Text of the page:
For example, a woman with a family history of breast cancer would be directed to information suggesting more frequent mammograms than would typically be recommended for her age group.

In his own case, Mr. Barnett had a stent inserted after a physical detected a blockage in an artery supplying blood to his heart. "I now get messages focused around healthy eating, diet and that kind of stuff," he said.

"Some employers start it before enrollment," Mr. Barnett said, to get plan participants accustomed to using the online health risk assessment so when the open enrollment process begins, they're already experienced with the Web-based tools.

"It's really employee self-service in a way, but expanding the service with a very robust set of tools," he said.

cost benefits

The online tools can also offer a way to help control health care costs by providing plan participants with information about costs of doctor visits, various medical options or on the availability of generic drugs, for example, Mr. Barnett noted.

CapMed's Ms. Angst offered a similar view, suggesting that the increased patient awareness that comes with using personal health record management systems could help reduce insurance costs in several ways, including better management of chronic diseases and reduced redundancy in tests and treatments.

The self-service aspect, particularly in terms of maintaining and finding information, is only likely to grow as consumer-driven health care gains momentum. Andrew Ceccon, chief marketing officer at Online Benefits Inc. in Uniondale, N.Y., which provides the Benergy online benefits information product, said he sees recognition of that trend among brokers and employers.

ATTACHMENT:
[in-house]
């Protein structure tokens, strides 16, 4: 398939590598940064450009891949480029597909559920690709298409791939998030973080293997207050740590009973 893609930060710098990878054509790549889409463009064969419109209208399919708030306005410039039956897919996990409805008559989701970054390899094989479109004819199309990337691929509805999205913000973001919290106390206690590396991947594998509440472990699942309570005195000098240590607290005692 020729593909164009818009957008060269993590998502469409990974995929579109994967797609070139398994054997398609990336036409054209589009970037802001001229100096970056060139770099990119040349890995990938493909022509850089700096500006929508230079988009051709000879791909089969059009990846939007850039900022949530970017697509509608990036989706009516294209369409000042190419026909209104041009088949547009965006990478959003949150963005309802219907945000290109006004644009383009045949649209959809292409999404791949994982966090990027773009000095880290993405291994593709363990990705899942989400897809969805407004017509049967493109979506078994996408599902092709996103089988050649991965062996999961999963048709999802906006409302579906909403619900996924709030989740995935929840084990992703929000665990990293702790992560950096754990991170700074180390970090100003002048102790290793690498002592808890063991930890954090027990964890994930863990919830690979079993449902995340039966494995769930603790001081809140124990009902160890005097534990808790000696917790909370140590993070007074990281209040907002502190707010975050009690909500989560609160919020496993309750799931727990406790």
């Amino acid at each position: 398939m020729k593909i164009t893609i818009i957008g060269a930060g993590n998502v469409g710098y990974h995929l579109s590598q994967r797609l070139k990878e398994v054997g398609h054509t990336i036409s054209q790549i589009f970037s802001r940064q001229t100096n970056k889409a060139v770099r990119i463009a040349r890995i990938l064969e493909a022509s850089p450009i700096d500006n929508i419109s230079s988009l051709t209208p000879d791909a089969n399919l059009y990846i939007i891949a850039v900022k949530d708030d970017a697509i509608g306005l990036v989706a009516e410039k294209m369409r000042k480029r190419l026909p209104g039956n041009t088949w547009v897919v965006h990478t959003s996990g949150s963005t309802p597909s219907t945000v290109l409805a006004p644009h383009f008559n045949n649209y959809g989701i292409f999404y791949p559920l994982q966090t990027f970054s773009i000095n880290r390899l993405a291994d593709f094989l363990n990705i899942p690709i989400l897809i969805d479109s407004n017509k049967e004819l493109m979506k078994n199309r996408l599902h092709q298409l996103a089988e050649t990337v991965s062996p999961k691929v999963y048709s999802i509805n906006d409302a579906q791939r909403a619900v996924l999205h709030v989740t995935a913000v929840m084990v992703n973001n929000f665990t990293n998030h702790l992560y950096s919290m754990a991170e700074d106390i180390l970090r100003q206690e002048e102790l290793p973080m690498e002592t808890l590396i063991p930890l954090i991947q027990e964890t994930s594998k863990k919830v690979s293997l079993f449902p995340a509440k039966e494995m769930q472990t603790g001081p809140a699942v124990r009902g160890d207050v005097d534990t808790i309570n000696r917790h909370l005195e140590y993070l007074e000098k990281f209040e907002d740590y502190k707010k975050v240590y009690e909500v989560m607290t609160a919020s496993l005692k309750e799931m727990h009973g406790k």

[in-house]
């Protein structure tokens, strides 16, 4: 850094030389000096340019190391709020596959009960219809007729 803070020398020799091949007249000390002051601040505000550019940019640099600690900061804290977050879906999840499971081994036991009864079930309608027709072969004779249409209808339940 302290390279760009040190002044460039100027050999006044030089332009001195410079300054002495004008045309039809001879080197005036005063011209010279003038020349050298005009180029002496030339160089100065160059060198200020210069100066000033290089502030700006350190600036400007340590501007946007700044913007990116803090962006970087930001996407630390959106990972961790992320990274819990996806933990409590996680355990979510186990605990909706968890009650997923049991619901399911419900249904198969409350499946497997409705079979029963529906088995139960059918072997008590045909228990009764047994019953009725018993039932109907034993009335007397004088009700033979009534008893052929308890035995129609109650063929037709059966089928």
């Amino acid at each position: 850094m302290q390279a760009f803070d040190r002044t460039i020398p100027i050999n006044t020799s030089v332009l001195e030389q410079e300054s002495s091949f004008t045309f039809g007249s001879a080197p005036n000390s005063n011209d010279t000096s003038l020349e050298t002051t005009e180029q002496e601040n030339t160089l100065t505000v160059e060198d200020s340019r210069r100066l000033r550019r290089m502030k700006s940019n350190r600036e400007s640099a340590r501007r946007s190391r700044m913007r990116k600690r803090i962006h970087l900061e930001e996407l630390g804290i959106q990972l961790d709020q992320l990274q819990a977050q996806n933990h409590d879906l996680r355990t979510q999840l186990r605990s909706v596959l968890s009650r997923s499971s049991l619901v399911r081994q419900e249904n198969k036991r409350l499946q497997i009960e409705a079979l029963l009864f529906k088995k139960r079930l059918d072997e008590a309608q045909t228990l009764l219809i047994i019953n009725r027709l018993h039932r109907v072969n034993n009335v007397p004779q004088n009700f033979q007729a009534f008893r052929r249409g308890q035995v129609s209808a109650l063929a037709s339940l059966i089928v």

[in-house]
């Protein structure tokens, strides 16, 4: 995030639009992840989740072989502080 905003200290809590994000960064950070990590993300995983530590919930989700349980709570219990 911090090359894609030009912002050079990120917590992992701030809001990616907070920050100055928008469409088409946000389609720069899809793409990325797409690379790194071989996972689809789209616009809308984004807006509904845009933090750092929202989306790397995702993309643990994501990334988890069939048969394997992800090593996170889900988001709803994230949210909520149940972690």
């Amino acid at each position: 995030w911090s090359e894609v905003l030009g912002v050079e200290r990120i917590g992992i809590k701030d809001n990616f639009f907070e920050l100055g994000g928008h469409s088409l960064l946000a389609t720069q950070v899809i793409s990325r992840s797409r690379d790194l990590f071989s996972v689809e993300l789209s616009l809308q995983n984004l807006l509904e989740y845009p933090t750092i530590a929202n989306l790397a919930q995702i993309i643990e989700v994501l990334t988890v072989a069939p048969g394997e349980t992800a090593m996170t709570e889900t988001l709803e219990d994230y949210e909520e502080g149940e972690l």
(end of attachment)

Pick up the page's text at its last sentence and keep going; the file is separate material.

Online Benefits surveyed employers and brokers and found that the top two factors those groups see as essential to the success of CDHPs are good health plan education and plentiful wellness education information, Mr. Ceccon said.

"To me it's not just consumer-driven plans. Even if you have a traditional (point of service) plan, employees still need information about their plans+and employers can save money if employees use their plans correctly," he said.

Online Benefits was recently acquired by health and wellness content provider A.D.A.M. Inc., which brings to the company's offerings an "amazing" library of online information focused on teaching individuals about their health, Mr. Ceccon said.

A new version of Benergy, Benergy 2G, will be released soon. The centerpiece of that tool will be its Web site and the information available there, Mr. Ceccon said. "The other thing we're doing is we have modeling tools that will help employees estimate their health expenses," he said.

One area that Mr. Ceccon sees as a coming trend in online health information offerings is video. "I think where things are going is video, YouTube," he said. "More than just video—multimedia."

Online Benefits has a video library explaining "every kind of benefit program you could think of" in English and Spanish, Mr. Ceccon said.

videos empower users

There are also thousands of videos covering a variety of health issues, he said. For example, a plan participant with a sprained ankle can watch a video discussing first-, second- and third-degree sprains and determine whether the injury is one that can be treated at home or whether a hospital visit is necessary. "There are also things like Care Guides," he said.

"I think that's kind of at the heart of consumer-directed or consumer-driven health care," Mr. Ceccon said. "It's taking charge of your own health care."

Online Benefits will also offer a private personal health record through Benergy, into which plan participants can input their medical information, history, etc. "We're realistic here. I don't think a lot of people are going to jump to this immediately," Mr. Ceccon said. "But part of taking care of your health is keeping your records."